There’s never been a better time for spring fishing in Oklahoma, so grab your favorite rod and reel and hit the water! Here are the places you won’t want to miss.
Largemouths, Farm Ponds
Blizzards and ice storms are still a possibility in Oklahoma in March, but typical March weather includes some mild and sunny days during which the bass in farm ponds get really aggressive in the sun-warmed shallows and can provide excellent springtime angling action.
A variety of lures can produce action. Typically it’s a little too early for plastic worms to be effective, but crankbaits, jigs and spinnerbaits can be good choices. My favorite lures for March pond bassin’ are 1/8-ounce spinnerbaits or big Beetle Spin lures.
Carrying a small thermometer to test the water temperature can sometimes be a good way to tell the best areas to fish.
White Bass, Lake Headwaters
Most of Oklahoma’s large lakes contain sand bass, more widely known as white bass, and beginning in late March and continuing into April, legions of sand bass head upstream to the flowing creeks and rivers at the lakes’ headwaters to spawn.
Tenkiller, Fort Gibson, Grand, Eufaula, Texoma, Hugo, Broken Bow, Kaw, Keystone … really just about any big lake in Oklahoma, as well as some of the smaller ones, have lots of springtime sand bass spawning action in the upper reaches.
Crankbaits may be the most widely used lures. Jigging spoons, which are used a lot during other times of the year for catching sandies, are typically less effective during the spawn. But jigs and a variety of spinners can produce a lot of action.
Farther up the rivers, the sand bass on their spawning runs may also run into smaller creeks. I recall catching dozens of sand bass each evening while fishing from the bank where Stillwater Creek runs into the Cimarron River many miles above Lake Keystone, and I’ve caught lots of sand bass in creeks several miles above where those creeks empty into the Arkansas River, both upstream and downstream from Tulsa.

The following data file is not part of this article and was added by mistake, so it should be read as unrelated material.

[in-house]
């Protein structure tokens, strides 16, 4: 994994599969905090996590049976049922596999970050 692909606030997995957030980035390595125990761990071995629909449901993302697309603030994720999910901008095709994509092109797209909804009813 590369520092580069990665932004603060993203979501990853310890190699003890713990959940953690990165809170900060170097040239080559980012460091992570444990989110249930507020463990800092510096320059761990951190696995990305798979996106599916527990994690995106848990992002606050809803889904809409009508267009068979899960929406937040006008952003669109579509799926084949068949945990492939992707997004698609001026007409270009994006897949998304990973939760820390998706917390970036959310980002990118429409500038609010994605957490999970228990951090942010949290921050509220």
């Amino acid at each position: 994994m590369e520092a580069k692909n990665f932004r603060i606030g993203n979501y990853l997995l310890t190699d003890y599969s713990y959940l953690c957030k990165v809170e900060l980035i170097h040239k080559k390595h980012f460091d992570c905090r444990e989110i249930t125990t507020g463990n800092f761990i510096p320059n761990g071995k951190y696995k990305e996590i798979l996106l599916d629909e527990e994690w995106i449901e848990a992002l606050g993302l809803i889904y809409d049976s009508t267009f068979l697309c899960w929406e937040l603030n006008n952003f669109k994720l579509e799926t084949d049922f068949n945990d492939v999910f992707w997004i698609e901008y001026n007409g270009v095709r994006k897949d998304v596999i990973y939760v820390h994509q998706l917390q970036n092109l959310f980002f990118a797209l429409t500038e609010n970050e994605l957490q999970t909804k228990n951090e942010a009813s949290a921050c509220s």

Bluegills, Municipal Lakes
Many Oklahoma towns have water supply reservoirs ranging from 5 or 6 acres up to a few hundred acres in size. Many of those lakes have relatively clear water and harbor abundant populations of bluegills, redears and green sunfish.
There are a few larger lakes, as well as numerous private-land watershed lakes, that also offer excellent sunfish action, but I’ve had good luck plying the waters of medium to small municipal lakes to catch sunfish, especially around the full-moon periods of April, May and June when the bulk of the sunfish spawning activity takes place.
I’ve caught them on fly tackle with nymphs and streamers and on spinning and spin-casting tackle with a variety of jigs, spinners and natural baits. But the best bait I know of for sacking up a lot of sunfish in a hurry is a cricket — the gray cricket sold in some bait shops.
Nightcrawlers, earthworms and grubworms also work, but crickets are often the best, if you can find a bait shop near you that supplies them.
I’ve known a few anglers who raised their own crickets, keeping a cricket box in a garage or barn so that they’d have a ready supply for bluegill fishing.
Tulsa’s Lake Eucha is a pretty good sunfish lake. Stillwell’s city lake is also good, as is Sapulpa’s Pretty Water Lake. There are dozens of others, throughout the state, that also hold a lot of sunfish.
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